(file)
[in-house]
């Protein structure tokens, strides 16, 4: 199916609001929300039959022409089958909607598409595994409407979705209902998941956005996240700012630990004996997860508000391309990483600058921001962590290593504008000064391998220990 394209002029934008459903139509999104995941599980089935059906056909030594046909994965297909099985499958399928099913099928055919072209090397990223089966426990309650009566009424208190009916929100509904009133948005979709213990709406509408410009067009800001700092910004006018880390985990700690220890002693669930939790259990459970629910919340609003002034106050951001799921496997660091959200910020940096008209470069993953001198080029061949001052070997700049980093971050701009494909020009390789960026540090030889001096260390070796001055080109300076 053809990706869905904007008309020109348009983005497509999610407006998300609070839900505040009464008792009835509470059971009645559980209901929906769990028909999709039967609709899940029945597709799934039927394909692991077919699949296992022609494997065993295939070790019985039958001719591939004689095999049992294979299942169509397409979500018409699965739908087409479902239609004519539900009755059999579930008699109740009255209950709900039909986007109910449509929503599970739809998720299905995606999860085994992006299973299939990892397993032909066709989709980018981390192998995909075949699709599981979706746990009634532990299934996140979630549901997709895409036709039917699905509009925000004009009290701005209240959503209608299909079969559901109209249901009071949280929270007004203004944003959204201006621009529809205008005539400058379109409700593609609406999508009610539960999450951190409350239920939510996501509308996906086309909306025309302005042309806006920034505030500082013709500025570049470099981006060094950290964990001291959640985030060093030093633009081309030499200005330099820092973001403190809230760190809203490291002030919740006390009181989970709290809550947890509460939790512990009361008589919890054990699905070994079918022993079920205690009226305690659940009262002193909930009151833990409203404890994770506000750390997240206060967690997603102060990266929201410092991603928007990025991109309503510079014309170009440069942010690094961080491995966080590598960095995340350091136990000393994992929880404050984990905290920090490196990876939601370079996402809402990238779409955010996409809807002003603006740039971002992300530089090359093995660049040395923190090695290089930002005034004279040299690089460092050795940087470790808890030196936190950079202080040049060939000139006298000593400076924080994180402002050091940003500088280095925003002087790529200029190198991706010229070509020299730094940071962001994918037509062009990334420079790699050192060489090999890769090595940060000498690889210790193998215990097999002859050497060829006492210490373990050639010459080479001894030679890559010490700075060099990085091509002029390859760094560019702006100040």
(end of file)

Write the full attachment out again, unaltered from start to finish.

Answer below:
[in-house]
């Protein structure tokens, strides 16, 4: 199916609001929300039959022409089958909607598409595994409407979705209902998941956005996240700012630990004996997860508000391309990483600058921001962590290593504008000064391998220990 394209002029934008459903139509999104995941599980089935059906056909030594046909994965297909099985499958399928099913099928055919072209090397990223089966426990309650009566009424208190009916929100509904009133948005979709213990709406509408410009067009800001700092910004006018880390985990700690220890002693669930939790259990459970629910919340609003002034106050951001799921496997660091959200910020940096008209470069993953001198080029061949001052070997700049980093971050701009494909020009390789960026540090030889001096260390070796001055080109300076 053809990706869905904007008309020109348009983005497509999610407006998300609070839900505040009464008792009835509470059971009645559980209901929906769990028909999709039967609709899940029945597709799934039927394909692991077919699949296992022609494997065993295939070790019985039958001719591939004689095999049992294979299942169509397409979500018409699965739908087409479902239609004519539900009755059999579930008699109740009255209950709900039909986007109910449509929503599970739809998720299905995606999860085994992006299973299939990892397993032909066709989709980018981390192998995909075949699709599981979706746990009634532990299934996140979630549901997709895409036709039917699905509009925000004009009290701005209240959503209608299909079969559901109209249901009071949280929270007004203004944003959204201006621009529809205008005539400058379109409700593609609406999508009610539960999450951190409350239920939510996501509308996906086309909306025309302005042309806006920034505030500082013709500025570049470099981006060094950290964990001291959640985030060093030093633009081309030499200005330099820092973001403190809230760190809203490291002030919740006390009181989970709290809550947890509460939790512990009361008589919890054990699905070994079918022993079920205690009226305690659940009262002193909930009151833990409203404890994770506000750390997240206060967690997603102060990266929201410092991603928007990025991109309503510079014309170009440069942010690094961080491995966080590598960095995340350091136990000393994992929880404050984990905290920090490196990876939601370079996402809402990238779409955010996409809807002003603006740039971002992300530089090359093995660049040395923190090695290089930002005034004279040299690089460092050795940087470790808890030196936190950079202080040049060939000139006298000593400076924080994180402002050091940003500088280095925003002087790529200029190198991706010229070509020299730094940071962001994918037509062009990334420079790699050192060489090999890769090595940060000498690889210790193998215990097999002859050497060829006492210490373990050639010459080479001894030679890559010490700075060099990085091509002029390859760094560019702006100040």